Norfolk Southern makes no disclosure about its climate-related policy activities. Its response to the CDP Climate Change question “What processes do you have in place to ensure that all of your direct and indirect activities that influence policy are consistent with your overall climate change strategy?” is vague and unhelpful. It describes general processes for overseeing lobbying; states that it “furthers public policy goals that are consistent with its business, values, and strategies”; and asserts that board oversight helps to ensure “that all of [Norfolk Southern’s] direct and indirect activities that influence policy are consistent with the company’s overall strategies.”xxi Shareholders have no way of knowing whether the Company’s lobbying expenditures are supporting or countering the Company’s stated environmental sustainability leadership.


No climate-specific lobbying disclosure appears on the Company’s website. Although the board’s Governance and Nominating Committee appears to have some sustainability oversight responsibility, its Charterxxii does not assign it responsibility for reviewing the Company’s trade and other association memberships. A Company webpagexxiii notes that some after-the-fact-review of memberships takes place. However, this webpage suggests that this review is related to election spending; nothing suggests that any audit of trade and other association climate policies is provided to this Committee for its review. Shareholders should be concerned that there is no apparent Board oversight on these significant issues, which could serve to mitigate the associated risks.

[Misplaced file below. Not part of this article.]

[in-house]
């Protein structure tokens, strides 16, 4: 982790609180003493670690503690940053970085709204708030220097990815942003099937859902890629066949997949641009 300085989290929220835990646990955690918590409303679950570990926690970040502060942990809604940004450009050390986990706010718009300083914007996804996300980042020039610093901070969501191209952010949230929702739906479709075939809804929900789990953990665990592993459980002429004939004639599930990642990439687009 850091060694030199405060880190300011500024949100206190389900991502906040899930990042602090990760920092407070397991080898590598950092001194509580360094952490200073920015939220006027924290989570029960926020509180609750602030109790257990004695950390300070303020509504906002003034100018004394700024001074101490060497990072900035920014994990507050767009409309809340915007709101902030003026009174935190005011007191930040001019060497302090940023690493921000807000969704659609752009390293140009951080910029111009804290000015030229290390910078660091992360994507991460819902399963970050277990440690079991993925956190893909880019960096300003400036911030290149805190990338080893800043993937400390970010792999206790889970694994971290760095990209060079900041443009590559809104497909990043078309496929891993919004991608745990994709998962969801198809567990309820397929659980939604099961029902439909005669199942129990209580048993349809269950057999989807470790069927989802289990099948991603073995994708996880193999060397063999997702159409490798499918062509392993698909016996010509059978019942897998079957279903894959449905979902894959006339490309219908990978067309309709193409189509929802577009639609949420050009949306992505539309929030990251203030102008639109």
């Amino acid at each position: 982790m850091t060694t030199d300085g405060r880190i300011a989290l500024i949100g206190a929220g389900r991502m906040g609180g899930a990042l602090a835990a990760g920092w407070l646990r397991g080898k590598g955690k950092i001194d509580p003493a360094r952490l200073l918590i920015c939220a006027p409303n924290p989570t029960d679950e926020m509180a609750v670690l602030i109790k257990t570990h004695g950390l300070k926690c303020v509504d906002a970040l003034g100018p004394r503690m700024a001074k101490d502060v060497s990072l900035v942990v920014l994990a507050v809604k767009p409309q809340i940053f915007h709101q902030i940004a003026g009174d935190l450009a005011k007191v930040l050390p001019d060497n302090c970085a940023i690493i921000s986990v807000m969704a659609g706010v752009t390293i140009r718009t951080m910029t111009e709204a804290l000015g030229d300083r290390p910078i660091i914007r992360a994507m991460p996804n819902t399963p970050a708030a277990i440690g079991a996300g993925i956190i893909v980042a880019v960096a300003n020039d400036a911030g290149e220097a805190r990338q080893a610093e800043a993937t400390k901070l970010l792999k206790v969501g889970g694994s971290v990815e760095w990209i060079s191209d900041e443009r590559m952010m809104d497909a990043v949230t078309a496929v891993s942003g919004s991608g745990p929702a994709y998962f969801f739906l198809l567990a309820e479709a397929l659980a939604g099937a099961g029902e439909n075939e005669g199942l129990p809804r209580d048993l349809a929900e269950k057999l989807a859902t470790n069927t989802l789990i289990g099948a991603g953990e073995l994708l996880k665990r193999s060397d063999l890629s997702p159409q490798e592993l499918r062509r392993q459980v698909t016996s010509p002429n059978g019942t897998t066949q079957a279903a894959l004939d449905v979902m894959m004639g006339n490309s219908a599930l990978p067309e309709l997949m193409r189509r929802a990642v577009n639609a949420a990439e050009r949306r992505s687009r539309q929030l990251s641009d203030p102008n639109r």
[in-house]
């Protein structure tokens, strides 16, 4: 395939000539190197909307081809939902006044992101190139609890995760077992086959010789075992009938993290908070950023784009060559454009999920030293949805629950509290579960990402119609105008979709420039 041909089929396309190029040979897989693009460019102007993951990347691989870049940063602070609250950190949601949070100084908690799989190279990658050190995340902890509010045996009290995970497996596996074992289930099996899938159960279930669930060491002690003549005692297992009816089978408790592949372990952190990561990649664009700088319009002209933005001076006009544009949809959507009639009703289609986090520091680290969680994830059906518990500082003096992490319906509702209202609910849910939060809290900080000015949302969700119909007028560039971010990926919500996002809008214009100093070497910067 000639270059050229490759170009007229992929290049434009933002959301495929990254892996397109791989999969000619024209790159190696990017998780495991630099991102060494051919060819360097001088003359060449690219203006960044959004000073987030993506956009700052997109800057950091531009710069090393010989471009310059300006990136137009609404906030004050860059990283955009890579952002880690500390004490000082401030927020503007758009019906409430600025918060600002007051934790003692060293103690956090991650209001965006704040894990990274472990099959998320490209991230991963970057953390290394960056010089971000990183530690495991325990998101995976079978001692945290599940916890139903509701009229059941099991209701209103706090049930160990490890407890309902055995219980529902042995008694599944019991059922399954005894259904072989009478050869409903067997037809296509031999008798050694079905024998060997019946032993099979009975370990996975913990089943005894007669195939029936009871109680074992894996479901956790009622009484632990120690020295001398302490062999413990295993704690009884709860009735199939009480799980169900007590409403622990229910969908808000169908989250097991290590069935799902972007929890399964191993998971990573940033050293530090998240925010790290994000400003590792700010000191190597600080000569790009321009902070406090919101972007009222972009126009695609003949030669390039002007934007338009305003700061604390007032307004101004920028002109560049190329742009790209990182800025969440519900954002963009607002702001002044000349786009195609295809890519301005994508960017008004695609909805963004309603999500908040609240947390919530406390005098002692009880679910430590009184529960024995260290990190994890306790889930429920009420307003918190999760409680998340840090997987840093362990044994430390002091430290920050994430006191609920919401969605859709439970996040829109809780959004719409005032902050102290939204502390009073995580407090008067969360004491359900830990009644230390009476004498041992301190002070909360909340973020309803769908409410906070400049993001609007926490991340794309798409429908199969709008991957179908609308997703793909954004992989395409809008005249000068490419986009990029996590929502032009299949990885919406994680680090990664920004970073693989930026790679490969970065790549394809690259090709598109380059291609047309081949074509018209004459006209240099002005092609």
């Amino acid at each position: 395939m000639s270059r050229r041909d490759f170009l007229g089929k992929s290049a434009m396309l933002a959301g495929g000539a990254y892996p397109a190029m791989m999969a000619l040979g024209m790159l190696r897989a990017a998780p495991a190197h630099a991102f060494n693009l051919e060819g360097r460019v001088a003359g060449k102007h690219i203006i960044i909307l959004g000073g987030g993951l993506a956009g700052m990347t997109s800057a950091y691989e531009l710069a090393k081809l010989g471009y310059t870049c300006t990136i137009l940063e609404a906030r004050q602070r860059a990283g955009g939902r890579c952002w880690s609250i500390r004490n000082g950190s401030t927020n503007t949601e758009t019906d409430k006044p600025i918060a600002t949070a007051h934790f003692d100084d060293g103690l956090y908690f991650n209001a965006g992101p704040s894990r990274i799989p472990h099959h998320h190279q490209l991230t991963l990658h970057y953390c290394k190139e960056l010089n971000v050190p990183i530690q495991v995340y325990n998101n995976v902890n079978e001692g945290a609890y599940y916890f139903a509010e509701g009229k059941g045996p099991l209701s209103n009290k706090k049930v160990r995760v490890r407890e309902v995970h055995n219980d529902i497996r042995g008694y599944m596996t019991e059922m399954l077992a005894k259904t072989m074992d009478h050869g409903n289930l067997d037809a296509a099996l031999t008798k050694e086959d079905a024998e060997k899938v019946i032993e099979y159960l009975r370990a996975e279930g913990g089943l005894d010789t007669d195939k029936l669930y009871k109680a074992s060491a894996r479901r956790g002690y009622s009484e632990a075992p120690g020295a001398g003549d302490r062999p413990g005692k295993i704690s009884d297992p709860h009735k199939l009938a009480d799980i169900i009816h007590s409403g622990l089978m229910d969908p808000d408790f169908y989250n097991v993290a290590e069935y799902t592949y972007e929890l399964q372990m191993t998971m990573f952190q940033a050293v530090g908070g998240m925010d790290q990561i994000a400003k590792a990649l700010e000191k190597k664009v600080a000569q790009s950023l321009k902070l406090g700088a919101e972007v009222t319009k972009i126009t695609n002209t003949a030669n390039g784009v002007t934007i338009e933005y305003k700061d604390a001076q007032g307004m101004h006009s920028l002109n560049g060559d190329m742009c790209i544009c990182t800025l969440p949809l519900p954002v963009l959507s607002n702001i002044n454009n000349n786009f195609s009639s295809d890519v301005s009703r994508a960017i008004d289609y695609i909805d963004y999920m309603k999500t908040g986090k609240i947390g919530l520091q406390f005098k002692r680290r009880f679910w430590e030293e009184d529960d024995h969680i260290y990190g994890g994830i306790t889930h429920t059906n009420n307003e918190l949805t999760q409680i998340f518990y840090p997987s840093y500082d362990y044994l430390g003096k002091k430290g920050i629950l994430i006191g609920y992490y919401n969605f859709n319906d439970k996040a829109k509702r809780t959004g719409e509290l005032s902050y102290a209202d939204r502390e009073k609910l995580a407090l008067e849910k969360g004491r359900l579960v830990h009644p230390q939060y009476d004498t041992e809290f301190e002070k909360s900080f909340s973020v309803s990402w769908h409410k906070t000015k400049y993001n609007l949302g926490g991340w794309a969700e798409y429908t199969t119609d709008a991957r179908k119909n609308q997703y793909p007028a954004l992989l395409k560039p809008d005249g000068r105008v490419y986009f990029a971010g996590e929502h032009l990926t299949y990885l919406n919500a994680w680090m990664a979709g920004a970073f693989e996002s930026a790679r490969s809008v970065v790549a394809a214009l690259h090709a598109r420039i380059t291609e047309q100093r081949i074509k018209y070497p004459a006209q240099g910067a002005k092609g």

Norfolk Southern’s disclosure lags behind that of peer railroad CSX Corp. CSX recently agreed to review its lobbying and climate policies, and those of trade associations to which it belongs, including the AAR, then issue a report on its lobbying activities and any areas of misalignment.xxiv